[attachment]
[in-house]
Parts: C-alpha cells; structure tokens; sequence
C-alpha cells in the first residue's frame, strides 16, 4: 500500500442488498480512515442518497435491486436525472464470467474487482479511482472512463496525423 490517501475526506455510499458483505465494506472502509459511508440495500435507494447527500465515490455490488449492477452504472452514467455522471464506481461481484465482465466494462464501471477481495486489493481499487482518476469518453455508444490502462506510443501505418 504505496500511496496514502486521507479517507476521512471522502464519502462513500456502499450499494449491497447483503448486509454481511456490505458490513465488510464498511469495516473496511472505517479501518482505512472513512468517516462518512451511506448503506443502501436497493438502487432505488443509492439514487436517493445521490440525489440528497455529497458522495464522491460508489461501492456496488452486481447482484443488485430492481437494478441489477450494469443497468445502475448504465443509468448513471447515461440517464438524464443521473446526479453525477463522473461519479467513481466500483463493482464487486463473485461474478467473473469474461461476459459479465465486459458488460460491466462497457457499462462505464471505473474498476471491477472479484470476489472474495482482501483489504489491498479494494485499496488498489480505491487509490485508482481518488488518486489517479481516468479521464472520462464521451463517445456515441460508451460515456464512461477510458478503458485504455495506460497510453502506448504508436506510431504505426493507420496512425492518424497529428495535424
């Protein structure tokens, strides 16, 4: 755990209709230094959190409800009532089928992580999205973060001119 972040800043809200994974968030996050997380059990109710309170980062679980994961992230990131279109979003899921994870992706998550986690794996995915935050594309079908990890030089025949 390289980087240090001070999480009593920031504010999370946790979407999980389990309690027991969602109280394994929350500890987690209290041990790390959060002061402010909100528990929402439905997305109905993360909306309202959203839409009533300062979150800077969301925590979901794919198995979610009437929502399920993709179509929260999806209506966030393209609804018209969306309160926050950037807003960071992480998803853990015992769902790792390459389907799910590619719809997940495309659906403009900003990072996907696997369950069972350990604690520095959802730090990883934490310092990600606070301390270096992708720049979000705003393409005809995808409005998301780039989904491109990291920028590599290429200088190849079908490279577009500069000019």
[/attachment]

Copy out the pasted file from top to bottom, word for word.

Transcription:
[in-house]
Parts: C-alpha cells; structure tokens; sequence
C-alpha cells in the first residue's frame, strides 16, 4: 500500500442488498480512515442518497435491486436525472464470467474487482479511482472512463496525423 490517501475526506455510499458483505465494506472502509459511508440495500435507494447527500465515490455490488449492477452504472452514467455522471464506481461481484465482465466494462464501471477481495486489493481499487482518476469518453455508444490502462506510443501505418 504505496500511496496514502486521507479517507476521512471522502464519502462513500456502499450499494449491497447483503448486509454481511456490505458490513465488510464498511469495516473496511472505517479501518482505512472513512468517516462518512451511506448503506443502501436497493438502487432505488443509492439514487436517493445521490440525489440528497455529497458522495464522491460508489461501492456496488452486481447482484443488485430492481437494478441489477450494469443497468445502475448504465443509468448513471447515461440517464438524464443521473446526479453525477463522473461519479467513481466500483463493482464487486463473485461474478467473473469474461461476459459479465465486459458488460460491466462497457457499462462505464471505473474498476471491477472479484470476489472474495482482501483489504489491498479494494485499496488498489480505491487509490485508482481518488488518486489517479481516468479521464472520462464521451463517445456515441460508451460515456464512461477510458478503458485504455495506460497510453502506448504508436506510431504505426493507420496512425492518424497529428495535424
């Protein structure tokens, strides 16, 4: 755990209709230094959190409800009532089928992580999205973060001119 972040800043809200994974968030996050997380059990109710309170980062679980994961992230990131279109979003899921994870992706998550986690794996995915935050594309079908990890030089025949 390289980087240090001070999480009593920031504010999370946790979407999980389990309690027991969602109280394994929350500890987690209290041990790390959060002061402010909100528990929402439905997305109905993360909306309202959203839409009533300062979150800077969301925590979901794919198995979610009437929502399920993709179509929260999806209506966030393209609804018209969306309160926050950037807003960071992480998803853990015992769902790792390459389907799910590619719809997940495309659906403009900003990072996907696997369950069972350990604690520095959802730090990883934490310092990600606070301390270096992708720049979000705003393409005809995808409005998301780039989904491109990291920028590599290429200088190849079908490279577009500069000019």